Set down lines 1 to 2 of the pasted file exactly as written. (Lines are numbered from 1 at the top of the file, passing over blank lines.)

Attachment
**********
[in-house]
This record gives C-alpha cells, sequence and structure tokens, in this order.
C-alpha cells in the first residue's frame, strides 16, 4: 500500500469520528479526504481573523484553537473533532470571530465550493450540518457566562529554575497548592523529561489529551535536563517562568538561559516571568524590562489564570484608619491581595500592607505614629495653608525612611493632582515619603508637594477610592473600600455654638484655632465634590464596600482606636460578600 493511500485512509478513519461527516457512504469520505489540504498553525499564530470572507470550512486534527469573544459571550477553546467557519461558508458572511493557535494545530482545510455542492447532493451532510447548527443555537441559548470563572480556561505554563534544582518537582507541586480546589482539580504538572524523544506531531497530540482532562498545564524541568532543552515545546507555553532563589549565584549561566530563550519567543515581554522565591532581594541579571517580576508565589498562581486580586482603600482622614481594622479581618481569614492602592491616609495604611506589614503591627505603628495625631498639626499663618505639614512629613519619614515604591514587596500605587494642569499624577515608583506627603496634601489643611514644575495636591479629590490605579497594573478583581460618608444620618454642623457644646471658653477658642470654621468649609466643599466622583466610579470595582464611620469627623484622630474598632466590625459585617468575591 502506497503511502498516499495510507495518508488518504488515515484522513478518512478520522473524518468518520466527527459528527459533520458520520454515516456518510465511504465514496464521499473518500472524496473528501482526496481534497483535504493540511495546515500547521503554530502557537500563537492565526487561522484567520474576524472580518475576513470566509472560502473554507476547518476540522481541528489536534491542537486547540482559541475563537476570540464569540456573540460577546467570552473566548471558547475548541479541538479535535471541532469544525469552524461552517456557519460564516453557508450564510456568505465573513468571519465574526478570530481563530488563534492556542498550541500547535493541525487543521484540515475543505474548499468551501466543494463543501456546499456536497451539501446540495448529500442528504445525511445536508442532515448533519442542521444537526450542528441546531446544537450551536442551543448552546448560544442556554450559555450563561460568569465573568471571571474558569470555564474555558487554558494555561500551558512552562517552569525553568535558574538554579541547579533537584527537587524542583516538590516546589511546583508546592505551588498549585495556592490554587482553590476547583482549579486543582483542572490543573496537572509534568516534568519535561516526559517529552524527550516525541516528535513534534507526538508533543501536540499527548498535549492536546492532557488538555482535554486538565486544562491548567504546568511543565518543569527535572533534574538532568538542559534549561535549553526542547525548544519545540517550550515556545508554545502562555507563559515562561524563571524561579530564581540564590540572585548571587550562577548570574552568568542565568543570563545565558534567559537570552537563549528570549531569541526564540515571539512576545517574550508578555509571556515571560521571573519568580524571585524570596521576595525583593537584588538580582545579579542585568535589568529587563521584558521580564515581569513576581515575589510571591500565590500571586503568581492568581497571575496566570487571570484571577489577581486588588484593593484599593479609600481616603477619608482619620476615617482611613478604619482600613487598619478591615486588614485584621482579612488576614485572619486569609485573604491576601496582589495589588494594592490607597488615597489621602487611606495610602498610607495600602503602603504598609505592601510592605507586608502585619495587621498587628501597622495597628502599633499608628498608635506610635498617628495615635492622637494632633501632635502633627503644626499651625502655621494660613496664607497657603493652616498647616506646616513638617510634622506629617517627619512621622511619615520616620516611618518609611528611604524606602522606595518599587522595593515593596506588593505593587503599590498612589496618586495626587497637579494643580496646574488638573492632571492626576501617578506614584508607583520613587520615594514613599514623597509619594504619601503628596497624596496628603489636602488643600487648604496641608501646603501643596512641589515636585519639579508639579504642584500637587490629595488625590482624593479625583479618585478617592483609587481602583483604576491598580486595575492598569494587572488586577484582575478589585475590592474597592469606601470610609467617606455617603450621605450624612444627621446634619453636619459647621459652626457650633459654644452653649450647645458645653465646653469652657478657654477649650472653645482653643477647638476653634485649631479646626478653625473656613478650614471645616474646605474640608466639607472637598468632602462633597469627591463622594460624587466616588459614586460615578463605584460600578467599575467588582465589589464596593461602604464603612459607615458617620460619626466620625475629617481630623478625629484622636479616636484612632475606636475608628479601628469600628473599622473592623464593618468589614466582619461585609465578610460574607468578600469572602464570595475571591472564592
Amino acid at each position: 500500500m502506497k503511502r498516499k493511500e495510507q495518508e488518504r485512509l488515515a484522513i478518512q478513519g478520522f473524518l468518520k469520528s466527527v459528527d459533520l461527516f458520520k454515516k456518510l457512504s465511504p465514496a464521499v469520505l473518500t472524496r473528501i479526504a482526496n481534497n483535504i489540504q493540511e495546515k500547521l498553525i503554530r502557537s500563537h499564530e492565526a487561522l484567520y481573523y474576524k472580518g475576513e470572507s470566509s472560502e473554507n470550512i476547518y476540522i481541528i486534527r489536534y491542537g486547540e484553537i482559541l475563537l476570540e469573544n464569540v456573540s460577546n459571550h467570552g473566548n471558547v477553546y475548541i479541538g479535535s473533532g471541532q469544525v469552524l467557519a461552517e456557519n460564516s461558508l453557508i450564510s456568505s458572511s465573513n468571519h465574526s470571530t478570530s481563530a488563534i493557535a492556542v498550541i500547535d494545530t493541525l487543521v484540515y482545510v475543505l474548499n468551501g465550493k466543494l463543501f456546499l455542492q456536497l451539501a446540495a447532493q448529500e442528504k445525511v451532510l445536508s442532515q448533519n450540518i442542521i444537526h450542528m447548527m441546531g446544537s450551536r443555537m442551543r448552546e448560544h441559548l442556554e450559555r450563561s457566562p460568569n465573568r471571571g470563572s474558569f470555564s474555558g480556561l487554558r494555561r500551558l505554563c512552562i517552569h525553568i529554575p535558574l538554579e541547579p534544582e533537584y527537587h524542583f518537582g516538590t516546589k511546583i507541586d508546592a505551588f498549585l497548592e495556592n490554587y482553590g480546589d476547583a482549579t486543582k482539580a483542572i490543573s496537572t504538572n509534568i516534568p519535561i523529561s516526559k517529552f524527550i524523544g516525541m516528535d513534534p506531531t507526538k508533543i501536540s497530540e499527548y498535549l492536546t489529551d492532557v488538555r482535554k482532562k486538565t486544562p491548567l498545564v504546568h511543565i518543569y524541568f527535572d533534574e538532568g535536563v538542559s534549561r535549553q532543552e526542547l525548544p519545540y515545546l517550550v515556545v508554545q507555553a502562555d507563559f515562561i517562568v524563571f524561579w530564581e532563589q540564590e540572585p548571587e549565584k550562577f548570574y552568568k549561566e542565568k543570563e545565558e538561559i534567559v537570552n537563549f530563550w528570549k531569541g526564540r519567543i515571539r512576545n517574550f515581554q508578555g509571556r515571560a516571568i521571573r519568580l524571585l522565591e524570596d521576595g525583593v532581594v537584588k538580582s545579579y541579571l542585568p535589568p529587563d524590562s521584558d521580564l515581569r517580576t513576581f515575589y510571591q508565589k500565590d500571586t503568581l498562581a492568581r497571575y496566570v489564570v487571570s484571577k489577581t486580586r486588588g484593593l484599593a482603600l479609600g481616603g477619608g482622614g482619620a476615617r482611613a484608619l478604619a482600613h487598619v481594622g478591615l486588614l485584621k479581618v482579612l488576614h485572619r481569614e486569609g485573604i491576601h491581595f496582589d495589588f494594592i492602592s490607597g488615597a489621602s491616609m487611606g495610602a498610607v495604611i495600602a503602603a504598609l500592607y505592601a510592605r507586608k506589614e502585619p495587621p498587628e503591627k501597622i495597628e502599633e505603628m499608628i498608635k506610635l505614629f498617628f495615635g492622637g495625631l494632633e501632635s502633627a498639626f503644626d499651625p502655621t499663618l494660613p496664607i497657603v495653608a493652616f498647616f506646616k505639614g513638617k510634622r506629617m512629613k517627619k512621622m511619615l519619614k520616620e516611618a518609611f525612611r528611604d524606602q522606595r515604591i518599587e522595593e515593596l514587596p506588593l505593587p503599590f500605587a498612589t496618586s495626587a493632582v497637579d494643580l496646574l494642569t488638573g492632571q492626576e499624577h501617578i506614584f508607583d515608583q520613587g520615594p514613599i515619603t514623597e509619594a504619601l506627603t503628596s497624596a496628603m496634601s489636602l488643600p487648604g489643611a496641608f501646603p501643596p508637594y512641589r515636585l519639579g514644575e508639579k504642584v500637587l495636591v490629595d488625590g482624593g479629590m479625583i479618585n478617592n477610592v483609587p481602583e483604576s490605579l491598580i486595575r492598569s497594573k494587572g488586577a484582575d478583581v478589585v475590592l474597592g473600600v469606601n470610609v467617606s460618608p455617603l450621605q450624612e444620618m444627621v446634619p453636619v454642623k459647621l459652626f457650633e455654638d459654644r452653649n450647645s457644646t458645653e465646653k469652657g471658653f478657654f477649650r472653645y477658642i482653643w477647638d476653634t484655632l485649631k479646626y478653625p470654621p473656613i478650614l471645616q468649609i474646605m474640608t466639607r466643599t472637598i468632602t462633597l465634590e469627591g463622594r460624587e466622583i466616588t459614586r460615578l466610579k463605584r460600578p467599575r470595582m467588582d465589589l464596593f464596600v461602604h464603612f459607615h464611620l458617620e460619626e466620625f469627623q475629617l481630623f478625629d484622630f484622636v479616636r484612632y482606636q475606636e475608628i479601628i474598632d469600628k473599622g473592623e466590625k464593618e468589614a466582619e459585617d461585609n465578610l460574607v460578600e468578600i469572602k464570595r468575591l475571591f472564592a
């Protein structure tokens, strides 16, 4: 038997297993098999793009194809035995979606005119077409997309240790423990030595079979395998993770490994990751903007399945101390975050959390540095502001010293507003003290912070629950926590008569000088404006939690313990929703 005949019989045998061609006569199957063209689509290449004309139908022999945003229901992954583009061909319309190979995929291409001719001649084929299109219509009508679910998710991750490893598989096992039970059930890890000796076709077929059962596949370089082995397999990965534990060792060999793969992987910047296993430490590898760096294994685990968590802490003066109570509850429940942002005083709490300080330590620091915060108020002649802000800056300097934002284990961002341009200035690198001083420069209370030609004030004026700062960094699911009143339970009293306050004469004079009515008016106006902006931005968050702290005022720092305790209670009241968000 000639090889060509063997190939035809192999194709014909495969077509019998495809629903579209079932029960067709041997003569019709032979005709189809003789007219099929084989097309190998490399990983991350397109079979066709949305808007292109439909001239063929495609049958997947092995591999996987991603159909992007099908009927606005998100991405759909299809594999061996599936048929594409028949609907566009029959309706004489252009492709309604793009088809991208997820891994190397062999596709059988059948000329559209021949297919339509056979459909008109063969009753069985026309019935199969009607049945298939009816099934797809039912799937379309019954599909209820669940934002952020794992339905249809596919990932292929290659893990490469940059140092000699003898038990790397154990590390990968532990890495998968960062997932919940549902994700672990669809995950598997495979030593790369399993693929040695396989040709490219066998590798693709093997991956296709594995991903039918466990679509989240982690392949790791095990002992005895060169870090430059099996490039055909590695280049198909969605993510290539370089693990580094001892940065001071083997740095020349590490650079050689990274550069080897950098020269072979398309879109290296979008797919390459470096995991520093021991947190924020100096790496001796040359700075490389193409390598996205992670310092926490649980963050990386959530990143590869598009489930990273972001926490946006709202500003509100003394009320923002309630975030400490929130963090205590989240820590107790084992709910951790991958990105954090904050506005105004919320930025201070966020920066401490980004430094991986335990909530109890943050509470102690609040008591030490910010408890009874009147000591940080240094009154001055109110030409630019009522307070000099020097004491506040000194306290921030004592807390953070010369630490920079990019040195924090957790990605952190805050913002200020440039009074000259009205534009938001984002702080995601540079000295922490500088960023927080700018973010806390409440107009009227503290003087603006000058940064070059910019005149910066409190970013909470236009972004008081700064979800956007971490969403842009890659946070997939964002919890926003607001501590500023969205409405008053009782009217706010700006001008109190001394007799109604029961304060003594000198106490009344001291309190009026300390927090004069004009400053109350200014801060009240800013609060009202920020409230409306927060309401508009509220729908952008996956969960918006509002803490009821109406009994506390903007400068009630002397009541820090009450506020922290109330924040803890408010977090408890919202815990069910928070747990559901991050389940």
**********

[in-house]
This record gives C-alpha cells, sequence and structure tokens, in this order.